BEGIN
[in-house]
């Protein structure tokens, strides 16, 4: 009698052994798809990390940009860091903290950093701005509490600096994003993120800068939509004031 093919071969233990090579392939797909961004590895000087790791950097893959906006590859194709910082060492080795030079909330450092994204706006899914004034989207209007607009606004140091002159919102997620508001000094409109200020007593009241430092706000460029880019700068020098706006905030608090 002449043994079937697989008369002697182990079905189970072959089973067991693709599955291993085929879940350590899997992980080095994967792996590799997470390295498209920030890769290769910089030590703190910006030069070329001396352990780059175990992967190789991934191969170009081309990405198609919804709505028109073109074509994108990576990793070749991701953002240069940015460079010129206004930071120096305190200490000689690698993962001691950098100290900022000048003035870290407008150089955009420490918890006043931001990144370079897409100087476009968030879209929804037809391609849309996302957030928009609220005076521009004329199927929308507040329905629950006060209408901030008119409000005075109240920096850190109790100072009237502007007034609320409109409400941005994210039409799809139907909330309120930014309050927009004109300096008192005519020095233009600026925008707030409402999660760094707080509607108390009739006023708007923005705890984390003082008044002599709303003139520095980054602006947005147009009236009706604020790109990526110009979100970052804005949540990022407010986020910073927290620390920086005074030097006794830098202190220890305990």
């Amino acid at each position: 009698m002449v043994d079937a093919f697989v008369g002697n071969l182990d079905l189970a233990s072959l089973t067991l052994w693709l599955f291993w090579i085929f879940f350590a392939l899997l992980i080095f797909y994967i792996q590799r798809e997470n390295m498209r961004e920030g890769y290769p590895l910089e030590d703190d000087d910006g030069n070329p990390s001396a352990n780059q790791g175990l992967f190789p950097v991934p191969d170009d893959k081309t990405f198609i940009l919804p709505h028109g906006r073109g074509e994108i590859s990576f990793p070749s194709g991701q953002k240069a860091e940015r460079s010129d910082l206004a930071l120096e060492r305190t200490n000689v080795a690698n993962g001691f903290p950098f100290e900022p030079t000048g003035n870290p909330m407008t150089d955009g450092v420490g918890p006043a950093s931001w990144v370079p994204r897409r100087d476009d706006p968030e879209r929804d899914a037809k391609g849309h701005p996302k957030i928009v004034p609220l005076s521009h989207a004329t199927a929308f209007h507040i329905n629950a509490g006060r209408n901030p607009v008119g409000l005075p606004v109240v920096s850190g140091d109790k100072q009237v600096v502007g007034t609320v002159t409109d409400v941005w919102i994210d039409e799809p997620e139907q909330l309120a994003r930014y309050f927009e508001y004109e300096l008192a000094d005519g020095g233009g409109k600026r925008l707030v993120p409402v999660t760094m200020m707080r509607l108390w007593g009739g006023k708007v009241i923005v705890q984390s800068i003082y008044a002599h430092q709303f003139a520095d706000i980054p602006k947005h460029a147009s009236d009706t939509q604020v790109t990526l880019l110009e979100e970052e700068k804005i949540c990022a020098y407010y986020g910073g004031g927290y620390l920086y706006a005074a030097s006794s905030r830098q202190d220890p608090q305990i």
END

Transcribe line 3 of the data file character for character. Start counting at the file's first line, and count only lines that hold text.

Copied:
């Amino acid at each position: 009698m002449v043994d079937a093919f697989v008369g002697n071969l182990d079905l189970a233990s072959l089973t067991l052994w693709l599955f291993w090579i085929f879940f350590a392939l899997l992980i080095f797909y994967i792996q590799r798809e997470n390295m498209r961004e920030g890769y290769p590895l910089e030590d703190d000087d910006g030069n070329p990390s001396a352990n780059q790791g175990l992967f190789p950097v991934p191969d170009d893959k081309t990405f198609i940009l919804p709505h028109g906006r073109g074509e994108i590859s990576f990793p070749s194709g991701q953002k240069a860091e940015r460079s010129d910082l206004a930071l120096e060492r305190t200490n000689v080795a690698n993962g001691f903290p950098f100290e900022p030079t000048g003035n870290p909330m407008t150089d955009g450092v420490g918890p006043a950093s931001w990144v370079p994204r897409r100087d476009d706006p968030e879209r929804d899914a037809k391609g849309h701005p996302k957030i928009v004034p609220l005076s521009h989207a004329t199927a929308f209007h507040i329905n629950a509490g006060r209408n901030p607009v008119g409000l005075p606004v109240v920096s850190g140091d109790k100072q009237v600096v502007g007034t609320v002159t409109d409400v941005w919102i994210d039409e799809p997620e139907q909330l309120a994003r930014y309050f927009e508001y004109e300096l008192a000094d005519g020095g233009g409109k600026r925008l707030v993120p409402v999660t760094m200020m707080r509607l108390w007593g009739g006023k708007v009241i923005v705890q984390s800068i003082y008044a002599h430092q709303f003139a520095d706000i980054p602006k947005h460029a147009s009236d009706t939509q604020v790109t990526l880019l110009e979100e970052e700068k804005i949540c990022a020098y407010y986020g910073g004031g927290y620390l920086y706006a005074a030097s006794s905030r830098q202190d220890p608090q305990i």